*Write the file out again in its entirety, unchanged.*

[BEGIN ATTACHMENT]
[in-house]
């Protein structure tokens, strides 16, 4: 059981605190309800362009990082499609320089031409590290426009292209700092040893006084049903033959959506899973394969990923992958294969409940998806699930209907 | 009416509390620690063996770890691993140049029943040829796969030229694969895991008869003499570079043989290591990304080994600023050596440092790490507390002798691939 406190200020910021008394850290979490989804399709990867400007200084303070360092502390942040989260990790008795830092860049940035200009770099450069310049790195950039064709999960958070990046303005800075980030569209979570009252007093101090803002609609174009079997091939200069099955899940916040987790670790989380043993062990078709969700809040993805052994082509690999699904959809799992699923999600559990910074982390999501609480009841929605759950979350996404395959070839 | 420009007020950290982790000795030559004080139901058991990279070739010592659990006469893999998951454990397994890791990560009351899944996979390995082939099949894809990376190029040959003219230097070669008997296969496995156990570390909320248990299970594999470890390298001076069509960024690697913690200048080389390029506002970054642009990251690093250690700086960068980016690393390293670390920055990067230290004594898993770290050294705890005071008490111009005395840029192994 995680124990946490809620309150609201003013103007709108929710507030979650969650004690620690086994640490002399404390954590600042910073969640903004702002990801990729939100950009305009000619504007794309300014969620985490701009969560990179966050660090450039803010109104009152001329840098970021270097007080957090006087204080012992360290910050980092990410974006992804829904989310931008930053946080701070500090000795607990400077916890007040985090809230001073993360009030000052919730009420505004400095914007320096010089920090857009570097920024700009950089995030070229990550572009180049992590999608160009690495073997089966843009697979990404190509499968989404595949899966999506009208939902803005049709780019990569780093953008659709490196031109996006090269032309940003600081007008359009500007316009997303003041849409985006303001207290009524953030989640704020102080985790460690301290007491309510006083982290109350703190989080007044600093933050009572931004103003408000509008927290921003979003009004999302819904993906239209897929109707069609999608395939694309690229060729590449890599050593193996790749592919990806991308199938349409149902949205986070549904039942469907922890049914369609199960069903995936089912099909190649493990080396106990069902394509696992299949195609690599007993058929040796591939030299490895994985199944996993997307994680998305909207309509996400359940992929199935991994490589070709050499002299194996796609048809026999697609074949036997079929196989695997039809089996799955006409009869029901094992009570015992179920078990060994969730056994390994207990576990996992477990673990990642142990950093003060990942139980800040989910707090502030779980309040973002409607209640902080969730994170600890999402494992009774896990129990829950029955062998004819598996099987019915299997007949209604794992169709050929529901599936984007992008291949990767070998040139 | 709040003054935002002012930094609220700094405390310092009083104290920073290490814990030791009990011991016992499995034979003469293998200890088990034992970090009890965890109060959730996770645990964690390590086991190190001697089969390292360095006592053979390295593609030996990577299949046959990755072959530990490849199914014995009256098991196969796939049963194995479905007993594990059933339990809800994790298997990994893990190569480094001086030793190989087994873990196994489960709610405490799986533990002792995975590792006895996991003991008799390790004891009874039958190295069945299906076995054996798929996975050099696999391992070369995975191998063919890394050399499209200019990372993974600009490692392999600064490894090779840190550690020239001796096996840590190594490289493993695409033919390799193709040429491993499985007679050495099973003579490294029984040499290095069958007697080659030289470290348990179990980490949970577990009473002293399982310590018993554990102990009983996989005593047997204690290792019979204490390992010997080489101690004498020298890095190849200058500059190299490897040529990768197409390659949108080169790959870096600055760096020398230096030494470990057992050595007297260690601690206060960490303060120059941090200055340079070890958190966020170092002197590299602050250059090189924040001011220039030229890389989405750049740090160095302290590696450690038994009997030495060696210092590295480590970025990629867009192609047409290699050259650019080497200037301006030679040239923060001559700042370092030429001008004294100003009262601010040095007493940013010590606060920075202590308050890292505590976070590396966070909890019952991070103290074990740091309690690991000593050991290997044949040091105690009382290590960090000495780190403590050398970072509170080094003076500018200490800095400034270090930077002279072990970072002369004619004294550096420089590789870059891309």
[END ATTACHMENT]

[in-house]
């Protein structure tokens, strides 16, 4: 059981605190309800362009990082499609320089031409590290426009292209700092040893006084049903033959959506899973394969990923992958294969409940998806699930209907 | 009416509390620690063996770890691993140049029943040829796969030229694969895991008869003499570079043989290591990304080994600023050596440092790490507390002798691939 406190200020910021008394850290979490989804399709990867400007200084303070360092502390942040989260990790008795830092860049940035200009770099450069310049790195950039064709999960958070990046303005800075980030569209979570009252007093101090803002609609174009079997091939200069099955899940916040987790670790989380043993062990078709969700809040993805052994082509690999699904959809799992699923999600559990910074982390999501609480009841929605759950979350996404395959070839 | 420009007020950290982790000795030559004080139901058991990279070739010592659990006469893999998951454990397994890791990560009351899944996979390995082939099949894809990376190029040959003219230097070669008997296969496995156990570390909320248990299970594999470890390298001076069509960024690697913690200048080389390029506002970054642009990251690093250690700086960068980016690393390293670390920055990067230290004594898993770290050294705890005071008490111009005395840029192994 995680124990946490809620309150609201003013103007709108929710507030979650969650004690620690086994640490002399404390954590600042910073969640903004702002990801990729939100950009305009000619504007794309300014969620985490701009969560990179966050660090450039803010109104009152001329840098970021270097007080957090006087204080012992360290910050980092990410974006992804829904989310931008930053946080701070500090000795607990400077916890007040985090809230001073993360009030000052919730009420505004400095914007320096010089920090857009570097920024700009950089995030070229990550572009180049992590999608160009690495073997089966843009697979990404190509499968989404595949899966999506009208939902803005049709780019990569780093953008659709490196031109996006090269032309940003600081007008359009500007316009997303003041849409985006303001207290009524953030989640704020102080985790460690301290007491309510006083982290109350703190989080007044600093933050009572931004103003408000509008927290921003979003009004999302819904993906239209897929109707069609999608395939694309690229060729590449890599050593193996790749592919990806991308199938349409149902949205986070549904039942469907922890049914369609199960069903995936089912099909190649493990080396106990069902394509696992299949195609690599007993058929040796591939030299490895994985199944996993997307994680998305909207309509996400359940992929199935991994490589070709050499002299194996796609048809026999697609074949036997079929196989695997039809089996799955006409009869029901094992009570015992179920078990060994969730056994390994207990576990996992477990673990990642142990950093003060990942139980800040989910707090502030779980309040973002409607209640902080969730994170600890999402494992009774896990129990829950029955062998004819598996099987019915299997007949209604794992169709050929529901599936984007992008291949990767070998040139 | 709040003054935002002012930094609220700094405390310092009083104290920073290490814990030791009990011991016992499995034979003469293998200890088990034992970090009890965890109060959730996770645990964690390590086991190190001697089969390292360095006592053979390295593609030996990577299949046959990755072959530990490849199914014995009256098991196969796939049963194995479905007993594990059933339990809800994790298997990994893990190569480094001086030793190989087994873990196994489960709610405490799986533990002792995975590792006895996991003991008799390790004891009874039958190295069945299906076995054996798929996975050099696999391992070369995975191998063919890394050399499209200019990372993974600009490692392999600064490894090779840190550690020239001796096996840590190594490289493993695409033919390799193709040429491993499985007679050495099973003579490294029984040499290095069958007697080659030289470290348990179990980490949970577990009473002293399982310590018993554990102990009983996989005593047997204690290792019979204490390992010997080489101690004498020298890095190849200058500059190299490897040529990768197409390659949108080169790959870096600055760096020398230096030494470990057992050595007297260690601690206060960490303060120059941090200055340079070890958190966020170092002197590299602050250059090189924040001011220039030229890389989405750049740090160095302290590696450690038994009997030495060696210092590295480590970025990629867009192609047409290699050259650019080497200037301006030679040239923060001559700042370092030429001008004294100003009262601010040095007493940013010590606060920075202590308050890292505590976070590396966070909890019952991070103290074990740091309690690991000593050991290997044949040091105690009382290590960090000495780190403590050398970072509170080094003076500018200490800095400034270090930077002279072990970072002369004619004294550096420089590789870059891309």